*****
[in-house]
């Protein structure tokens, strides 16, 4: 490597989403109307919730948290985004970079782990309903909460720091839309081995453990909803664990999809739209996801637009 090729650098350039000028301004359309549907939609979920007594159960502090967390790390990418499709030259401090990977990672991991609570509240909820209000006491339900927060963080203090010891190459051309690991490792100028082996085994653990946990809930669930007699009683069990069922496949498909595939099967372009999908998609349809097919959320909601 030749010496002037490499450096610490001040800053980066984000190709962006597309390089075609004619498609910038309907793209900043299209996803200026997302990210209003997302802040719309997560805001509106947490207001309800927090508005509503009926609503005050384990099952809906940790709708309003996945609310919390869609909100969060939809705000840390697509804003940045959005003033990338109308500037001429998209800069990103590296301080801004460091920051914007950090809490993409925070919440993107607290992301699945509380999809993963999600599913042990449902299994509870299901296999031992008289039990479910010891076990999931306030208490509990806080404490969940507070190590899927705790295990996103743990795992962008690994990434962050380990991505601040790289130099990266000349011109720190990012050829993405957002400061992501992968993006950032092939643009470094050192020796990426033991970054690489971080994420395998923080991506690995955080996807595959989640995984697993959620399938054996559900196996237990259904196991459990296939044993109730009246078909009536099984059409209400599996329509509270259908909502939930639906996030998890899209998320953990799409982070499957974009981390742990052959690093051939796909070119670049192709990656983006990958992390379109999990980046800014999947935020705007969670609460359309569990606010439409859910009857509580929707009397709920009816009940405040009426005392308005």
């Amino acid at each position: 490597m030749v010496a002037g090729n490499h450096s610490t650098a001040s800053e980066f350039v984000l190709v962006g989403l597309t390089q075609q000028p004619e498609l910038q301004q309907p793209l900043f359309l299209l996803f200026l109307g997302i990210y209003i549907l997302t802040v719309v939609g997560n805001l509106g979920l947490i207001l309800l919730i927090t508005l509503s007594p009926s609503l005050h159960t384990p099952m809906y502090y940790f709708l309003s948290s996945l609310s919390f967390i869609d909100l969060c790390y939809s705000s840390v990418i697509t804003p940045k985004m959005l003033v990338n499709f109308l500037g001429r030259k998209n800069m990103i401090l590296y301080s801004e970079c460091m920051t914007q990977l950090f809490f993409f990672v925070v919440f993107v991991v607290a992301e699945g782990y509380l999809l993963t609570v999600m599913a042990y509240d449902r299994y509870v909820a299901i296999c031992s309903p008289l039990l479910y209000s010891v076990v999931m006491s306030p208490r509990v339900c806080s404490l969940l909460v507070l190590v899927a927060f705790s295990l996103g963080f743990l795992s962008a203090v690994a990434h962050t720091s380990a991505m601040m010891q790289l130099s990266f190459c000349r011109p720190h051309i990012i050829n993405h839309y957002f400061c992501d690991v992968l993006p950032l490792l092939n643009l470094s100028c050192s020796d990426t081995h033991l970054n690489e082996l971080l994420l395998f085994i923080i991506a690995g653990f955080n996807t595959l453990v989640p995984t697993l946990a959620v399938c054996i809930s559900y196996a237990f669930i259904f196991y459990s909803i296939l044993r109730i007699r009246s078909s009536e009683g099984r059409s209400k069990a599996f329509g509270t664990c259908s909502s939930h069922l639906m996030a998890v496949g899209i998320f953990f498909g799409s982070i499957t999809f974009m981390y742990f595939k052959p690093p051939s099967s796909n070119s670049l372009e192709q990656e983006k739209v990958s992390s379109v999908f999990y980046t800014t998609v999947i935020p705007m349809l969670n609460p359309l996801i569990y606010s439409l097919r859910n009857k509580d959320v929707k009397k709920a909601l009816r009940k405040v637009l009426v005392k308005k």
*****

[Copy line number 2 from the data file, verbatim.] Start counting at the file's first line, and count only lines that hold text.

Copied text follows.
């Protein structure tokens, strides 16, 4: 490597989403109307919730948290985004970079782990309903909460720091839309081995453990909803664990999809739209996801637009 090729650098350039000028301004359309549907939609979920007594159960502090967390790390990418499709030259401090990977990672991991609570509240909820209000006491339900927060963080203090010891190459051309690991490792100028082996085994653990946990809930669930007699009683069990069922496949498909595939099967372009999908998609349809097919959320909601 030749010496002037490499450096610490001040800053980066984000190709962006597309390089075609004619498609910038309907793209900043299209996803200026997302990210209003997302802040719309997560805001509106947490207001309800927090508005509503009926609503005050384990099952809906940790709708309003996945609310919390869609909100969060939809705000840390697509804003940045959005003033990338109308500037001429998209800069990103590296301080801004460091920051914007950090809490993409925070919440993107607290992301699945509380999809993963999600599913042990449902299994509870299901296999031992008289039990479910010891076990999931306030208490509990806080404490969940507070190590899927705790295990996103743990795992962008690994990434962050380990991505601040790289130099990266000349011109720190990012050829993405957002400061992501992968993006950032092939643009470094050192020796990426033991970054690489971080994420395998923080991506690995955080996807595959989640995984697993959620399938054996559900196996237990259904196991459990296939044993109730009246078909009536099984059409209400599996329509509270259908909502939930639906996030998890899209998320953990799409982070499957974009981390742990052959690093051939796909070119670049192709990656983006990958992390379109999990980046800014999947935020705007969670609460359309569990606010439409859910009857509580929707009397709920009816009940405040009426005392308005």